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Are We UV Deprived?

February 12, 2017 •

Seasonal Affective Disorder (SAD) is a type of depression associated with the change in season. It is thought to be caused by the lack of sunlight that accompanies the autumn and winter months. SAD was first named in the 1980's by Norman E. Rosenthal, M.D, who experienced episodes of low mood during the winter months in his northern US climate. He and his colleagues held a placebo-controlled study using light therapy to document the phenomena. He later published a book about SAD in 1993.

Some researchers propose that lack of adequate light also contributes to depression that is outside of SAD criteria. They believe our modern indoor lifestyles,with inadequate sun and natural light exposure, affects people of all climates, during all seasons.

Light in the eyes is thought to stimulate the pineal gland and neurotransmitter production including dopamine and serotonin. With people consistently indoors, wearing sunglasses, using UV- blocking glasses and windows in their cars and homes, proponents of this theory say people are UV deprived. They claim this UV deprivation is creating serious health consequences. Serotonin and dopamine deficiencies are linked to mood disorders, insomnia and pain syndromes. Could it be that our bodies are starving for light?

Dr. John Nash Ott, pioneer of light therapy, claimed the pain from his arthritis dissipated after his UV-blocking eye glasses broke and he could no longer wear them. He believed the light now available to his eyes and brain helped ease his arthritis pain. He dedicated the remainder of his life to researching and developing light therapy practices.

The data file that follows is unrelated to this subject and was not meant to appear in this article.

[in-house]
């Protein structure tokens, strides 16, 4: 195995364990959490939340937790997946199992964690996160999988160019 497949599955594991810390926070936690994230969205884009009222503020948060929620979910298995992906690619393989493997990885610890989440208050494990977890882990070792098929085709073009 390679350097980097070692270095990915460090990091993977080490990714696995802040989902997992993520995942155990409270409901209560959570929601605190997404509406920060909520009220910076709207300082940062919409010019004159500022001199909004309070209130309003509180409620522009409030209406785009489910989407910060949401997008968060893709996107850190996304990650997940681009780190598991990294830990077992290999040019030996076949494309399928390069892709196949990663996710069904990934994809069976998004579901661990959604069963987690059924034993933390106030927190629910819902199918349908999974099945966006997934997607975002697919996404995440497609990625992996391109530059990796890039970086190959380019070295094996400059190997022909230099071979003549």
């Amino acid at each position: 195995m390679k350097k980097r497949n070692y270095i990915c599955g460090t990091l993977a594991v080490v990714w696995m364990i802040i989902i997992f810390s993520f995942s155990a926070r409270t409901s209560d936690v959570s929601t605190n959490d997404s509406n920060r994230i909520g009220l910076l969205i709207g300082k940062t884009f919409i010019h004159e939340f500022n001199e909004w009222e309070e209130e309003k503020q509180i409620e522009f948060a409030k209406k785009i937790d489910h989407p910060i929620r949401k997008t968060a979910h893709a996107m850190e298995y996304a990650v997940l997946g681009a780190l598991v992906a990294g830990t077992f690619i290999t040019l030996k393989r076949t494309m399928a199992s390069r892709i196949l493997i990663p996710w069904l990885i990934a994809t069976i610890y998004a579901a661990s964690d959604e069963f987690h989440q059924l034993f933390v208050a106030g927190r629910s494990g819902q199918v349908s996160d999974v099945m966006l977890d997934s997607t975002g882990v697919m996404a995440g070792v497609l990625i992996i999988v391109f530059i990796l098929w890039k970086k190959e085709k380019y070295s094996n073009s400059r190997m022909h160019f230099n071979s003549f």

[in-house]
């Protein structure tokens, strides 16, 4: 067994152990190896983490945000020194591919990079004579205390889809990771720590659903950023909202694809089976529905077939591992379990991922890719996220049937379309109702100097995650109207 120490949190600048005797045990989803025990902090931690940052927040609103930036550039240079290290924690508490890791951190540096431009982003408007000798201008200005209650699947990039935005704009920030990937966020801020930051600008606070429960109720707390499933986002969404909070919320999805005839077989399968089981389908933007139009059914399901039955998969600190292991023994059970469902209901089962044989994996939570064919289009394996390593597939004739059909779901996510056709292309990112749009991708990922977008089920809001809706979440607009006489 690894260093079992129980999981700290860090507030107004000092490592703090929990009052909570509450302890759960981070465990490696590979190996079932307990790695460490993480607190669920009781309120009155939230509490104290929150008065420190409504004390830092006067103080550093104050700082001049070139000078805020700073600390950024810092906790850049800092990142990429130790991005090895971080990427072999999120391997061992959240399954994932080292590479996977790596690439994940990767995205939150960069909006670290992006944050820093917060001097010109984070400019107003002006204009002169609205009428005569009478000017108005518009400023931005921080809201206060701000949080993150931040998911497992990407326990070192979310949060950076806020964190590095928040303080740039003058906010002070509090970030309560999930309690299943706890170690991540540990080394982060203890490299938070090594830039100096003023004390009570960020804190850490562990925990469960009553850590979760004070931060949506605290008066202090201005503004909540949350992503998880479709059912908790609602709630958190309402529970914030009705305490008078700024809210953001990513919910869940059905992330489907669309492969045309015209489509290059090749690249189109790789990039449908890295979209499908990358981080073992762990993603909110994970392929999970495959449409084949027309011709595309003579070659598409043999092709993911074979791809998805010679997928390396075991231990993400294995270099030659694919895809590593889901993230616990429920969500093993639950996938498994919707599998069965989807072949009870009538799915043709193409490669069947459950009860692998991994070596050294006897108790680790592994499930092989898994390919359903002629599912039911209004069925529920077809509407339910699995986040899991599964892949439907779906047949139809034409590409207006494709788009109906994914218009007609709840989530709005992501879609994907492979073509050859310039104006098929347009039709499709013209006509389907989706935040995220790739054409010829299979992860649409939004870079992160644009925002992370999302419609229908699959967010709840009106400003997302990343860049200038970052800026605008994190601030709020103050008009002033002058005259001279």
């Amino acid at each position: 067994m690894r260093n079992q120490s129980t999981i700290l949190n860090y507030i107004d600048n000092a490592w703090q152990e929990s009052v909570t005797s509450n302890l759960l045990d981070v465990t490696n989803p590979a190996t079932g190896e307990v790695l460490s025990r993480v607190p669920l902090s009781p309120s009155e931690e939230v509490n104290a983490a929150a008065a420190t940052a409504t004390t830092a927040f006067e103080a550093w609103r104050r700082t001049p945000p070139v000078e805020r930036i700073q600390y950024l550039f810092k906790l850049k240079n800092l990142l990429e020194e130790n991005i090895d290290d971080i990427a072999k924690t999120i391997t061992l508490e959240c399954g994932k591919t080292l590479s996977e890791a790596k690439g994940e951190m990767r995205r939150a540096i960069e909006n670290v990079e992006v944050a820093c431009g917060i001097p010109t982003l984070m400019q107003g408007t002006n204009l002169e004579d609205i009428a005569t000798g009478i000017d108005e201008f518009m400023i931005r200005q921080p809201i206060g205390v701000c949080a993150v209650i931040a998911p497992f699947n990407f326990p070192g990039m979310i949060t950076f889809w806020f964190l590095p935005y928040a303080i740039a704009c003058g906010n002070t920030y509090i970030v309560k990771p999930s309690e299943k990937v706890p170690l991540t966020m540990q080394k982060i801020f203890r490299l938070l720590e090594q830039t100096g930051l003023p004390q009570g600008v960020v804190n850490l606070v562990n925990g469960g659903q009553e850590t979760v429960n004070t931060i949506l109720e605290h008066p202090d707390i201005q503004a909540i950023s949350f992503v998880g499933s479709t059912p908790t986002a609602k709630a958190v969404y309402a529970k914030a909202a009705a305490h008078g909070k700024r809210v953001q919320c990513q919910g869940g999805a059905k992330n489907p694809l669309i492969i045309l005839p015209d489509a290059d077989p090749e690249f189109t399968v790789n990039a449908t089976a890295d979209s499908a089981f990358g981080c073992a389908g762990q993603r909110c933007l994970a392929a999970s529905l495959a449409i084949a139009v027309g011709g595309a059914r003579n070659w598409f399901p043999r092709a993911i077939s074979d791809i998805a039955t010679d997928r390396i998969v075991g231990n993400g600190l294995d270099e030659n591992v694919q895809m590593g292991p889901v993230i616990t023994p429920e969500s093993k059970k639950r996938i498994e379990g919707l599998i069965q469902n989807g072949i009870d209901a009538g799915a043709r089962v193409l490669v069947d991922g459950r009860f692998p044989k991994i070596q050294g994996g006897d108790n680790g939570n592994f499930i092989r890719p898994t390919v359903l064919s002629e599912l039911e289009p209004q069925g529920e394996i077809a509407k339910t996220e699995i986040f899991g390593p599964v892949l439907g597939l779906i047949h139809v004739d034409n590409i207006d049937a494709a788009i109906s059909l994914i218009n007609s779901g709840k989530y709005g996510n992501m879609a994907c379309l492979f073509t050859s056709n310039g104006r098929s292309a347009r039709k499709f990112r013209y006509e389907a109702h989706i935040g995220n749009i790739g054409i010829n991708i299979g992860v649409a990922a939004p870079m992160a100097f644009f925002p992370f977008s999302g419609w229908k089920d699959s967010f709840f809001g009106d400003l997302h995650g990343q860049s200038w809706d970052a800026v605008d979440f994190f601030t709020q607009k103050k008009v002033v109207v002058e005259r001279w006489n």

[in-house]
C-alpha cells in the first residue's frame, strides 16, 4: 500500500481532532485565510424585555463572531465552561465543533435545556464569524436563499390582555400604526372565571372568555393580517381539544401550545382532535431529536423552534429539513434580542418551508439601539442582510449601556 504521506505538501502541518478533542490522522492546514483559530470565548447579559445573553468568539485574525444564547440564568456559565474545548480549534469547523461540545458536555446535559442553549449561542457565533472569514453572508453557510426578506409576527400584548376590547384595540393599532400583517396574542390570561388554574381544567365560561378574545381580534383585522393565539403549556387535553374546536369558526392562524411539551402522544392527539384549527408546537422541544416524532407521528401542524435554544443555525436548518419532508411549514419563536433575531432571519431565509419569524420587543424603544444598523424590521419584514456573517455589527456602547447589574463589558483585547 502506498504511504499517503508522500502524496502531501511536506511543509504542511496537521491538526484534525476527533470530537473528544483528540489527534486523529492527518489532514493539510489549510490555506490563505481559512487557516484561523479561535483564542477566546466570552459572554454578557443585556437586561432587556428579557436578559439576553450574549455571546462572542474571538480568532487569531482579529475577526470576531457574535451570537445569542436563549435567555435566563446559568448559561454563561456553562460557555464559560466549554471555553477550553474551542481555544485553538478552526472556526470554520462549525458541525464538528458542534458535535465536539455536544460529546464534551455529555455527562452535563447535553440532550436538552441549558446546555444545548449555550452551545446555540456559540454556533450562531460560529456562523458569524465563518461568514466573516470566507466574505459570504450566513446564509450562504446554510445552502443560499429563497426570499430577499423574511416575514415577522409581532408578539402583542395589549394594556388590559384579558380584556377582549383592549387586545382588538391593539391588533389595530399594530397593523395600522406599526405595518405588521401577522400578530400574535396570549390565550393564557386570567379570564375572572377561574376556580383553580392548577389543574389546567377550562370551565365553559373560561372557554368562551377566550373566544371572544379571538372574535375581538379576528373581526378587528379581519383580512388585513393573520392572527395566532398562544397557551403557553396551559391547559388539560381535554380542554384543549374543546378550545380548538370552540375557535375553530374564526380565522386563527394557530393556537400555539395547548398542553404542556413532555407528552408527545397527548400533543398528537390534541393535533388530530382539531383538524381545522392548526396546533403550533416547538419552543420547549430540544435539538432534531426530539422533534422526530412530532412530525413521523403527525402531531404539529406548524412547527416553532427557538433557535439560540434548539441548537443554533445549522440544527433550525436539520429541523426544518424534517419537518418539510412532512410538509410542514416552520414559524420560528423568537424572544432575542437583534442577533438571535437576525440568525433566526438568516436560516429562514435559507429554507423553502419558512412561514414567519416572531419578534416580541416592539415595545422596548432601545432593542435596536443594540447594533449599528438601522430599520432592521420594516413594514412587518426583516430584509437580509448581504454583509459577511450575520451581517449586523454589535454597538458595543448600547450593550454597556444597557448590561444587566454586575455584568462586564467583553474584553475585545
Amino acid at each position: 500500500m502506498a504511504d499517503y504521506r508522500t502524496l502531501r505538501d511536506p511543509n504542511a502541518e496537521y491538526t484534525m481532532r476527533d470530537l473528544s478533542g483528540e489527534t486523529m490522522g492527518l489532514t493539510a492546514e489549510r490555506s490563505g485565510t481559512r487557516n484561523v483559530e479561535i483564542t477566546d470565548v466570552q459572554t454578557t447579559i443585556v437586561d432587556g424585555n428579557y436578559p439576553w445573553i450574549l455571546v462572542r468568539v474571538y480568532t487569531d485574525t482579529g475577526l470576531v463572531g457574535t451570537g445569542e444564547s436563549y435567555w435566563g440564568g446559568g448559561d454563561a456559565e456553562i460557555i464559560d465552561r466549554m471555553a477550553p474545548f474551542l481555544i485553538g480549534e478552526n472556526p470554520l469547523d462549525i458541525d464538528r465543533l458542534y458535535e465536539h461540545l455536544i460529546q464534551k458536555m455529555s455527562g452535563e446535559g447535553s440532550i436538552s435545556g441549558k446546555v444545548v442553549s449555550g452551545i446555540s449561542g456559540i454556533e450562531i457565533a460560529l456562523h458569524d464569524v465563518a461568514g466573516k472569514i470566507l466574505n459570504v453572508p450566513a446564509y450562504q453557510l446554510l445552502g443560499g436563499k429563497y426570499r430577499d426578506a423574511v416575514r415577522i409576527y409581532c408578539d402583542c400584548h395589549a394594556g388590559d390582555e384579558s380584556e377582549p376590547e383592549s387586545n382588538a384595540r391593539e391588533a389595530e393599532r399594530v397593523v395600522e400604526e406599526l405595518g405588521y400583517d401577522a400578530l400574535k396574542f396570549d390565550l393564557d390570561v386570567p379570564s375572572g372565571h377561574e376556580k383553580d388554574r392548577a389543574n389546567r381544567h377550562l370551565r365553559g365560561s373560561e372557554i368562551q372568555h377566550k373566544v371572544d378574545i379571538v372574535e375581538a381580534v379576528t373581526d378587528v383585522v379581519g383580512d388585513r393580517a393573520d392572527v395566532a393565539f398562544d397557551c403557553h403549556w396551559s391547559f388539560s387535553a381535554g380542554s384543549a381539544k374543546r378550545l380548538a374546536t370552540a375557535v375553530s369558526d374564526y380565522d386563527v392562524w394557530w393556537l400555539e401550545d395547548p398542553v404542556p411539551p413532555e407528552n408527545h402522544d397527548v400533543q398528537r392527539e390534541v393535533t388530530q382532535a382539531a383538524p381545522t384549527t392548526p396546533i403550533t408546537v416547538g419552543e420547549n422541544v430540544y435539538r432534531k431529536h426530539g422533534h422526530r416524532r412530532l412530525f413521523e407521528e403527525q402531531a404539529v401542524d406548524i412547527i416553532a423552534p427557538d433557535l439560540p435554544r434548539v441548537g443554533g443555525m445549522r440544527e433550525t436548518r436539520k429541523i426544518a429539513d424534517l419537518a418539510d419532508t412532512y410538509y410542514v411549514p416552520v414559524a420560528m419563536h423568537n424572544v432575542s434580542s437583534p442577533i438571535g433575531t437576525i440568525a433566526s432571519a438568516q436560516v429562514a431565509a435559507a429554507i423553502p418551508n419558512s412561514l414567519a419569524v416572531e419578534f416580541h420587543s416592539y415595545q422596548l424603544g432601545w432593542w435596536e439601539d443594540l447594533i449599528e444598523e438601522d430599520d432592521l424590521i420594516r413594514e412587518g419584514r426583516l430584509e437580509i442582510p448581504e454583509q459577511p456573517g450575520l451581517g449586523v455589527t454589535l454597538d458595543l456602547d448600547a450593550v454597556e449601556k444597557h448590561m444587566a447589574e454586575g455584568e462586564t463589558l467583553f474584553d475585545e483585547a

Light therapy is often used to treat SAD and depression that is outside of SAD criteria. Even people who live in southern climates, or who spend significant time outdoors (wearing caps or sunglasses), may not get enough light in their eyes, according to UV deficiency theorists.


But what happens if you are sensitive to light? Photosensivity (or sensitivity to light) is often a side affect of many medications. Photosensitivity can be a symptom of depression, adrenal insufficiency, and chronic illness. It may even be a lack of light that is causing a sensitivity to it!

Sometimes, photosensitivity can be alleviated by slow and gradual exposure to brighter levels of light. But if your photosensitivity is severe and light therapy is out of the question, there are many other options available to treat your low mood. Tryptophan and 5-HTP supplements are excellent choices to boost serotonin that is lacking from adequate light exposure.

If you suffer from seasonal or year-long depression, it is worth looking into light therapy to see if it can boost your mood. Light therapy boxes and full spectrum lighting are available for purchase to mimic effects of natural sunlight and help manage symptoms of SAD and depression.

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